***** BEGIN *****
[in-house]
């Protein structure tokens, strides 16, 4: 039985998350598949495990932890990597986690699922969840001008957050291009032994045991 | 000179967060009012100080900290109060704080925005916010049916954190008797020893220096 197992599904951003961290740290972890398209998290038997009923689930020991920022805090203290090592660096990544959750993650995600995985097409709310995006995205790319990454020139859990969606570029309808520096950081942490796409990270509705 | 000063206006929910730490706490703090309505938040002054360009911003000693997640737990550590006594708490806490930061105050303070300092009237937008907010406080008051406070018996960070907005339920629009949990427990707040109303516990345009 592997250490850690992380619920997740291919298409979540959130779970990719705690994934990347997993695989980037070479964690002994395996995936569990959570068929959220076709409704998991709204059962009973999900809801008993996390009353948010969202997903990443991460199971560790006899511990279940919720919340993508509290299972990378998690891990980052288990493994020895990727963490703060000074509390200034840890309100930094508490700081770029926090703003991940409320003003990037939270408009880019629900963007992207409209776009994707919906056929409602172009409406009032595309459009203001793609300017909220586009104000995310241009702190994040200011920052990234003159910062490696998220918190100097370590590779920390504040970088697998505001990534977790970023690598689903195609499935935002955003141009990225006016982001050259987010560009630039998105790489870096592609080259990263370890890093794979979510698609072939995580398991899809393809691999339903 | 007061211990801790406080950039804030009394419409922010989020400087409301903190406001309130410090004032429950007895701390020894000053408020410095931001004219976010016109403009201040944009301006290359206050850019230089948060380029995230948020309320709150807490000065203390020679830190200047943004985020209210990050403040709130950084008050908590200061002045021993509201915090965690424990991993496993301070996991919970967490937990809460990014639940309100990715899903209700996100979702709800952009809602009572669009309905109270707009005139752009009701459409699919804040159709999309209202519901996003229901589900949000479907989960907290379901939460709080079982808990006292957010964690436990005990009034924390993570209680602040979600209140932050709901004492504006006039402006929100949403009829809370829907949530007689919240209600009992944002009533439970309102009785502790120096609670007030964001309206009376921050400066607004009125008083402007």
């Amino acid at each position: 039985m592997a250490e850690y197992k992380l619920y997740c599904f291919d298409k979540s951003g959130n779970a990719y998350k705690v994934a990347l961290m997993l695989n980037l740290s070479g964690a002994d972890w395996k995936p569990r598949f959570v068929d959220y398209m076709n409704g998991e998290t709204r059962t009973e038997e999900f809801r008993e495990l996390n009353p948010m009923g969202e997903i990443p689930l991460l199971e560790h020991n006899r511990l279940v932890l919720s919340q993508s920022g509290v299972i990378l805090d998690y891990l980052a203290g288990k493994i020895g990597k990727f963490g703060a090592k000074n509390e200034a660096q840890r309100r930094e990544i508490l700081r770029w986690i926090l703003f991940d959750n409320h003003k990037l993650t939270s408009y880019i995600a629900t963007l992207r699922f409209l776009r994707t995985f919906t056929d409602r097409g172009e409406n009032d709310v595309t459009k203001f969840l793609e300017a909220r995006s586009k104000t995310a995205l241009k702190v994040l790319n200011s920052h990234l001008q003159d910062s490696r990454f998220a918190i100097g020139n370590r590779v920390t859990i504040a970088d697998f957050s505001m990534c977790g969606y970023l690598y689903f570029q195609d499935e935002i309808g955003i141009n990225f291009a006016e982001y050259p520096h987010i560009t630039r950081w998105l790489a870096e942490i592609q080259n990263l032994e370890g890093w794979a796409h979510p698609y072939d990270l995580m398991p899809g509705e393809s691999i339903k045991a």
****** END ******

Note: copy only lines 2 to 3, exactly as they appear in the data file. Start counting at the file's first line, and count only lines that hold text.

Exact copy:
């Protein structure tokens, strides 16, 4: 039985998350598949495990932890990597986690699922969840001008957050291009032994045991 | 000179967060009012100080900290109060704080925005916010049916954190008797020893220096 197992599904951003961290740290972890398209998290038997009923689930020991920022805090203290090592660096990544959750993650995600995985097409709310995006995205790319990454020139859990969606570029309808520096950081942490796409990270509705 | 000063206006929910730490706490703090309505938040002054360009911003000693997640737990550590006594708490806490930061105050303070300092009237937008907010406080008051406070018996960070907005339920629009949990427990707040109303516990345009 592997250490850690992380619920997740291919298409979540959130779970990719705690994934990347997993695989980037070479964690002994395996995936569990959570068929959220076709409704998991709204059962009973999900809801008993996390009353948010969202997903990443991460199971560790006899511990279940919720919340993508509290299972990378998690891990980052288990493994020895990727963490703060000074509390200034840890309100930094508490700081770029926090703003991940409320003003990037939270408009880019629900963007992207409209776009994707919906056929409602172009409406009032595309459009203001793609300017909220586009104000995310241009702190994040200011920052990234003159910062490696998220918190100097370590590779920390504040970088697998505001990534977790970023690598689903195609499935935002955003141009990225006016982001050259987010560009630039998105790489870096592609080259990263370890890093794979979510698609072939995580398991899809393809691999339903 | 007061211990801790406080950039804030009394419409922010989020400087409301903190406001309130410090004032429950007895701390020894000053408020410095931001004219976010016109403009201040944009301006290359206050850019230089948060380029995230948020309320709150807490000065203390020679830190200047943004985020209210990050403040709130950084008050908590200061002045021993509201915090965690424990991993496993301070996991919970967490937990809460990014639940309100990715899903209700996100979702709800952009809602009572669009309905109270707009005139752009009701459409699919804040159709999309209202519901996003229901589900949000479907989960907290379901939460709080079982808990006292957010964690436990005990009034924390993570209680602040979600209140932050709901004492504006006039402006929100949403009829809370829907949530007689919240209600009992944002009533439970309102009785502790120096609670007030964001309206009376921050400066607004009125008083402007």
């Amino acid at each position: 039985m592997a250490e850690y197992k992380l619920y997740c599904f291919d298409k979540s951003g959130n779970a990719y998350k705690v994934a990347l961290m997993l695989n980037l740290s070479g964690a002994d972890w395996k995936p569990r598949f959570v068929d959220y398209m076709n409704g998991e998290t709204r059962t009973e038997e999900f809801r008993e495990l996390n009353p948010m009923g969202e997903i990443p689930l991460l199971e560790h020991n006899r511990l279940v932890l919720s919340q993508s920022g509290v299972i990378l805090d998690y891990l980052a203290g288990k493994i020895g990597k990727f963490g703060a090592k000074n509390e200034a660096q840890r309100r930094e990544i508490l700081r770029w986690i926090l703003f991940d959750n409320h003003k990037l993650t939270s408009y880019i995600a629900t963007l992207r699922f409209l776009r994707t995985f919906t056929d409602r097409g172009e409406n009032d709310v595309t459009k203001f969840l793609e300017a909220r995006s586009k104000t995310a995205l241009k702190v994040l790319n200011s920052h990234l001008q003159d910062s490696r990454f998220a918190i100097g020139n370590r590779v920390t859990i504040a970088d697998f957050s505001m990534c977790g969606y970023l690598y689903f570029q195609d499935e935002i309808g955003i141009n990225f291009a006016e982001y050259p520096h987010i560009t630039r950081w998105l790489a870096e942490i592609q080259n990263l032994e370890g890093w794979a796409h979510p698609y072939d990270l995580m398991p899809g509705e393809s691999i339903k045991a």